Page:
Photos: Atelier Design Studio, Swellendam
Swellendam, in the heart of the Overberg, lying on the foot of the beautiful Langeberg mountains. It is the third oldest settlement in South Africa with many charming historical buildings and vast surroundings to explore. Swellendam has a historic and vibrant agricultural community. Situated in a picturesque region near the southernmost tip of Africa, where time-old traditions and good food meet modern flair.
WHAT TO DO
This beautiful enchanting garden of 3.5 hectares house all you require for a totally relaxing, luxurious escape. From the secluded garden echoing with beautiful bird sounds to a full lush African scenery. On a hot Summer’s Day slip into the cool salt water pool, or relax in the heated Jacuzzi, overlooking our Eco-Reserve with Zebra and Springbok, or chill-out in shaded loungers in many of the hidden places on the grounds.
An ideal setting for a relaxing holiday with an unforgettable stay.
Bontebok National Park is a species-specific national park in South Africa, located on the banks of the Breede River, just 1km from Swellendam. When the Bontebok species were fast approaching extinction in the early 1800s some land owners set aside portions of their properties to form a temporary reserves for the Bontebok. It was then established in 1931 and made into a National Park to ensure the preservation of the Bontebok. It is the smallest of South Africa's National Parks, covering only an area of 27.86 km. The park is also part of the Cape Floristic Region, which is a World Heritage Site.
The Drostdy Museum, is one of the key buildings of Swellendam, and worth the virtual visit to educate yourself about the South African heritage. Located in the oldest part of Swellendam, it was built by the Dutch East India Trading Company in 1747 to serve as residence and official headquarters for the Landdrost. Soon after that a Gaol, a house for the secretary, and a mill and various other buildings were erected. It was in the hands of the Steyn family until 1939 when it was bought by the government of the Union of South Africa for the purpose of establishing a museum. Voted number three of the best Museum is the Country by its visitors, it is definitely a place to explore.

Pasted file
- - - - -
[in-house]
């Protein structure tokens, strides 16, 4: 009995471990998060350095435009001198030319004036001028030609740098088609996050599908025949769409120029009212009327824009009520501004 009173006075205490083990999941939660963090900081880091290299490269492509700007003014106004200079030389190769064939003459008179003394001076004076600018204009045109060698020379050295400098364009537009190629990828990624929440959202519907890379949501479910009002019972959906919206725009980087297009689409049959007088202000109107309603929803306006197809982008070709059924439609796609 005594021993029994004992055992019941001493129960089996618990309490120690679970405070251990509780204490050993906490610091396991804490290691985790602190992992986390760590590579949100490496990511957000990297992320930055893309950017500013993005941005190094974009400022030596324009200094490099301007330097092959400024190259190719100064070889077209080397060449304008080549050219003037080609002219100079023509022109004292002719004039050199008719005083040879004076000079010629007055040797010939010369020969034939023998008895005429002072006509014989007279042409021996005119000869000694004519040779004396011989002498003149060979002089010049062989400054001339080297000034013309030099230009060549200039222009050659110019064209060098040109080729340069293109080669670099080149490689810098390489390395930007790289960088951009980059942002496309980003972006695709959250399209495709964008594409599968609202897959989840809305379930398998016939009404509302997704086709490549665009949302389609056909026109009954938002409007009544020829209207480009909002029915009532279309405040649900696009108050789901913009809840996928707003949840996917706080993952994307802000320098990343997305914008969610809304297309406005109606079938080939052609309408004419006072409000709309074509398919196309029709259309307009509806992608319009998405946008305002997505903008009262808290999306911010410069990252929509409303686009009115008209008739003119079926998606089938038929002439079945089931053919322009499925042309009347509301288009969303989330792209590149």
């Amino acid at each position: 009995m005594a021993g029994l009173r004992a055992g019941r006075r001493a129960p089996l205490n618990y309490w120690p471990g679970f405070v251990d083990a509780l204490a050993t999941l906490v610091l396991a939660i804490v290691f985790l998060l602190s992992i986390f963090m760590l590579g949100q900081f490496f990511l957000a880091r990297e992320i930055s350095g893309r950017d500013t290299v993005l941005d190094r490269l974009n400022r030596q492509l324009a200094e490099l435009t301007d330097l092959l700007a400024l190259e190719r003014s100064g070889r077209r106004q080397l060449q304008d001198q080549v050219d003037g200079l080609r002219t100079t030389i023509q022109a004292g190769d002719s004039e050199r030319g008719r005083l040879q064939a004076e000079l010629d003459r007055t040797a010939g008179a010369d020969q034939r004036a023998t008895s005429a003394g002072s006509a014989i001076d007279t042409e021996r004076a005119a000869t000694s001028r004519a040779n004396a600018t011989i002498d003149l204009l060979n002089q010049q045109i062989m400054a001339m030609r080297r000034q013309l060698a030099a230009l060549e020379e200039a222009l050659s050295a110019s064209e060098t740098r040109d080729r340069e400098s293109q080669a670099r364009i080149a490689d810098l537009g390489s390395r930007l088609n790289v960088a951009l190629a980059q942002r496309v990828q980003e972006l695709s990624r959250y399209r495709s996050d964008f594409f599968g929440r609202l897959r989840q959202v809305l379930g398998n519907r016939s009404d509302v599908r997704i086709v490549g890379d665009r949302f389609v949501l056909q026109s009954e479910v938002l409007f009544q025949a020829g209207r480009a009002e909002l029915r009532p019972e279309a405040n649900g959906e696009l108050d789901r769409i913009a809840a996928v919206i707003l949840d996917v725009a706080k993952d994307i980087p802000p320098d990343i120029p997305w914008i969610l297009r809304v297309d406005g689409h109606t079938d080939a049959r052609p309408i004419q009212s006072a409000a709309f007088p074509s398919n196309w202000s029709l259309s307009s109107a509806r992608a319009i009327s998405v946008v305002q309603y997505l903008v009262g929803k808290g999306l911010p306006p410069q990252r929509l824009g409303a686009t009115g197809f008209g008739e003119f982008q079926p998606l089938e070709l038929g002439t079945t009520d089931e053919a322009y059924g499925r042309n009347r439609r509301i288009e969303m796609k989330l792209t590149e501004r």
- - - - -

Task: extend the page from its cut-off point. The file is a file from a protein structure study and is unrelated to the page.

De Hoop is one of the largest natural areas managed by Cape Nature. This beautiful reserve is a favourite for hikers, cyclists, bird and whale watchers. The reserve, which is 34 000 hectares, is just one hour from Swellendam. Very few other reserves offer such a complete outdoor experience as De Hoop – sea, sand dunes, the vlei, a floral sensation of rare fynbos plants, diverse animals and the Potberg Mountains. The activities offered are endless you can choose between various day walks through the rich fynbos plains or along the deserted coastline, or mountain biking along the many gravel roads or scenic game drives. Lazing on the beach and snorkeling in the many turquoise rock pools is simply another way to pass a rewarding day.
Marloth Nature Reserve offers many diverse hiking trails. Named after the pioneer botanist who, together with a deputation of Swellendam residents, petitioned the Minister of Lands and Forestry in 1928 to set aside part of the mountain as a nature reserve. During 1981, the reserve was enlarged to include the rest of the State Forest and the Swellendam hiking trail was opened. Hidden away in the imposing Mountains, most trails lead into the cool green depths of the indigenous forest remnants where rock pools, waterfalls and ancient trees wait to be explored. The walks are generally short (between 2km and 5km) and reasonably easy.
Only 30 minutes drive from Swellendam on the popular R60, lies the Robertson Wine Valley. Nestled between the Langeberg and Riviersonderend Mountain ranges, this wine route offers a landscape of flower fringed roads, majestic mountains, a river running through the valley and above all, world class wines. Family wineries from Ashton, Bonnievale, McGregor and Robertson, work closely together to bring you the most memorable wine experiences.
The Swellendam Golf course was designed and built by Ken Elkin just after World War Two and is rated as one of the top nine hole golf courses in the country. It is nestled at the foot of the magnificent Langeberg mountains, with views overlooking the town, surrounding farms and the Hermitage Valley. There is a good variety of difficulty, which offers a true test for all levels of golfers. Open to the public 7 days a week, welcoming visitors local and abroad.
The rocky headland of Cape Agulhas is the place where two great oceans ( Indian and Atlantic ) meet. It's also the spot at which to have one's photo taken as it is the official Southernmost tip of Africa. The old lighthouse museum a couple of hundred meters away is also wonderful to visit as it is a National Monument.